From the August 5, 1959 edition of the Vineyard Gazette:

The Menemsha of today presents a curious contrast with the Menemsha that Ralph B. Potter of Cranston, R. I., knew sixty summers ago. But this contrast has not been reached abruptly, as Mr. Potter can well assure you, for he has vacationed at Menemsha for various lengths of time every one of those sixty summers, and has watched the changes come in slowly and irresistibly.

One of Mr. Potter’s most often recalled memories is of the day when he first arrived. He took the steamer from New Bedford and landed at Oak Bluffs. “Then,” he remembers, “I caught a little horse-car that was running between Oak Bluffs and Vineyard Haven. When I reached Vineyard Haven it was about 11 o’clock in the morning. There was a place in town, Bodfish’s blacksmith shop, where the mail stage used to start for up-Island — it used to leave once a day.

“I asked someone there about what time would the stage be leaving, and they told be 5 o’clock that afternoon. Well, I didn’t feel like waiting around Vineyard Haven for six hours, so I asked him to point out the road which lead to Menemsha and started walking.”

Few young men today would venture such a walk so matter-of-factly, especially if they had to carry a ponderous suitcase, but Mr. Potter was eager to reach Menemsha, and he did, too, around 4:30 that afternoon. “I beat the stage,” he said proudly, “and I took the long way around, too. I didn’t know about the North Road, so I walked to West Tisbury and took the Middle Road to the Cross Road and then walked down into Menemsha.”

This was the fist and last time he reached Menemsha this way, however; when he returned in other summers he took the mail stage which he had scorned at first, “bribing” the driver to drop him at Menemsha after stopping at the various post offices along his route. The fare was fifty cents, not including the bribe.

Although Menemsha has changed less, perhaps, than the other towns on the Island, it was radically different when Mr. Potter arrived sixty summers ago. The most obvious difference was in the people themselves. The residents of the village were almost all fishermen or farmers, and often both, and whatever picturesque quality the town had - and has today — was the result of entirely practical intentions.

Tourists were unknown and an oddity. Everyone knew everyone else. If someone saw a strange face it was at least worthy of passing mention. Vineyard Haven and Oak Bluffs were remote settlements; Edgartown was, as Mr. Potter recalls, “in another world.”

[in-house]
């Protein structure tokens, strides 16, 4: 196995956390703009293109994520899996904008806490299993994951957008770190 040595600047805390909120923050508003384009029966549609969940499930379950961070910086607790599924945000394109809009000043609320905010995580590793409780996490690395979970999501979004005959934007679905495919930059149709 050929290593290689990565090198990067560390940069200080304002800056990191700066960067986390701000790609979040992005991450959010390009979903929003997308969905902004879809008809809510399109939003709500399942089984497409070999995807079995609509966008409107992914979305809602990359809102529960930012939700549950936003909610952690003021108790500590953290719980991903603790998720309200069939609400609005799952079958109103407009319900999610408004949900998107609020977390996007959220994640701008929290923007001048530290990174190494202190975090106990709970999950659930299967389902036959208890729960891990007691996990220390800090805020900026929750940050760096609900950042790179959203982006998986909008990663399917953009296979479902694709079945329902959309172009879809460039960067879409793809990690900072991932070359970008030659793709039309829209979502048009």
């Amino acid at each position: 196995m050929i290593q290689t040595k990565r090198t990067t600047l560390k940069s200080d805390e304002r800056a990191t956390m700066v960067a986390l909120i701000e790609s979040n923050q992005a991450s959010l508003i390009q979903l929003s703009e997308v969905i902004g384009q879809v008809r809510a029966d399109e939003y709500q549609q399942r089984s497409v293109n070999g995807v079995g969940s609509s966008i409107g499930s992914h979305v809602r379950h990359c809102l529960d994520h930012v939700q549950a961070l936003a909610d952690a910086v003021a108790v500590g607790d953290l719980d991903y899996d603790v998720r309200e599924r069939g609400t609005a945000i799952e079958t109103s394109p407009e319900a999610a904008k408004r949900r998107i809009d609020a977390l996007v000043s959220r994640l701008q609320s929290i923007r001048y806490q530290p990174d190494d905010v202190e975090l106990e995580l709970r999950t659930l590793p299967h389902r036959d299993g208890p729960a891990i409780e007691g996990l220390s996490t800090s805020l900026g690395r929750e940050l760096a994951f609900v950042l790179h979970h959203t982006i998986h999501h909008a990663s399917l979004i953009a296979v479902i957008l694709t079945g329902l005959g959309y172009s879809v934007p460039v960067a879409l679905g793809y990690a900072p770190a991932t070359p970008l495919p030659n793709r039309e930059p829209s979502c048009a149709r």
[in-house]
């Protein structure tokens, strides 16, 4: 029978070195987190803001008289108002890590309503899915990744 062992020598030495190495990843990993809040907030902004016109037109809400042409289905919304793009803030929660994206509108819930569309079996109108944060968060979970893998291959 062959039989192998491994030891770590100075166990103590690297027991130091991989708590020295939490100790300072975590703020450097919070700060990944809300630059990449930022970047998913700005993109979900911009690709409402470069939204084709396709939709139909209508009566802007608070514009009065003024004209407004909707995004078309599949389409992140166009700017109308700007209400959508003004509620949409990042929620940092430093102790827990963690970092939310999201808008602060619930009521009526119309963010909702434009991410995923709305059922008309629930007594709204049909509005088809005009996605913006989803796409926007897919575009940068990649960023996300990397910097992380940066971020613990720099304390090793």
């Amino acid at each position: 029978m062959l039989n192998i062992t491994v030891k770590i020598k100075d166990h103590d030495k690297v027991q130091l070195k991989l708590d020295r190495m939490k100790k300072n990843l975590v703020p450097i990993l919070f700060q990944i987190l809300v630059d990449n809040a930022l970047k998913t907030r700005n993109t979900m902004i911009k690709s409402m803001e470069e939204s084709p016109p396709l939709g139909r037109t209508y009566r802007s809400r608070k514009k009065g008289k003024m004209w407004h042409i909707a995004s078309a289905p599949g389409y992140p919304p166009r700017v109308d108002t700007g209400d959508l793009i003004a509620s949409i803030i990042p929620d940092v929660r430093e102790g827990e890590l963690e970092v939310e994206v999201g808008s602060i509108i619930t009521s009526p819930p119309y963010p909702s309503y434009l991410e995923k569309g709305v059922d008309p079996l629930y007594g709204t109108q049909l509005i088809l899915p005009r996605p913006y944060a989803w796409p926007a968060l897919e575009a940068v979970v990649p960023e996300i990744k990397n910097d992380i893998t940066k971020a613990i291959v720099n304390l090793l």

He fitted in well with the quiet earnestness of the town, getting to know and like its inhabitants, living in the homes of some, and delighting in the lack of frivolity that youth today considers indispensable. His summer vacations were ones of deep satisfaction, not easily gained thrills.

Often arising at 4 o’clock in the morning, he would accompany the trap fishermen in their long dories, making the trips along much of the northern coast of the Island many times. Or he would pay one of the local boys to row him across the Creek and then he would walk the four miles along the shore to Gay Head. “It seemed like forty even then,” he laughed.

Sometimes he would line-fish from the jetties, which had just arrived, or swim from the beach. He still remembers the ridiculous “bathing costumes” worn by the few ladies who had time to swim: “Stockings, bloomers, skirts, blouses — it’s a wonder they didn’t sink to the bottom!”

All other amusement was centered around a small ice-cream and bakery store and the post office-general store which was built by a young man named Carl Reed and had a sign announcing “Creekville Post Office” over the door.

“Because everyone was so busy during the summer around Menemsha, trying to make enough money with the fish and the crops to last the winter, the beach was virtually ignored,” he remembers.

Just about the only taste of adventure for the village young bloods came in walking to the Chilmark General Store at Beetlebung Corner to watch the stage come in, or to meet some of the Chilmark young girls, for variety. Once a week, in the Town Hall, there would be “Tucker parties,” a variation on the square dance, and the warmth generated by the activity, and the blushes of bashful modesty would be dispelled on the long walks home through the soft, shadowy nights.

Unlike the young people of the rest of Chilmark, the serious youths of Menemsha never chose to fritter away their time with taffy-pulls and musical evenings.

As the years passed, Mr. Potter watched the gradual arrival of the summer colonists, aided by the appearance of macadam roads and the automobile. The first boarding house in Menemsha was run by “Mother” Flanders and some of her guests were so pleased with Menemsha as an out of the way spot that they bought land and built. So it was that the modern Menemsha, where the vacation atmosphere overshadows the practical side, began.

Compiled by Hilary Wall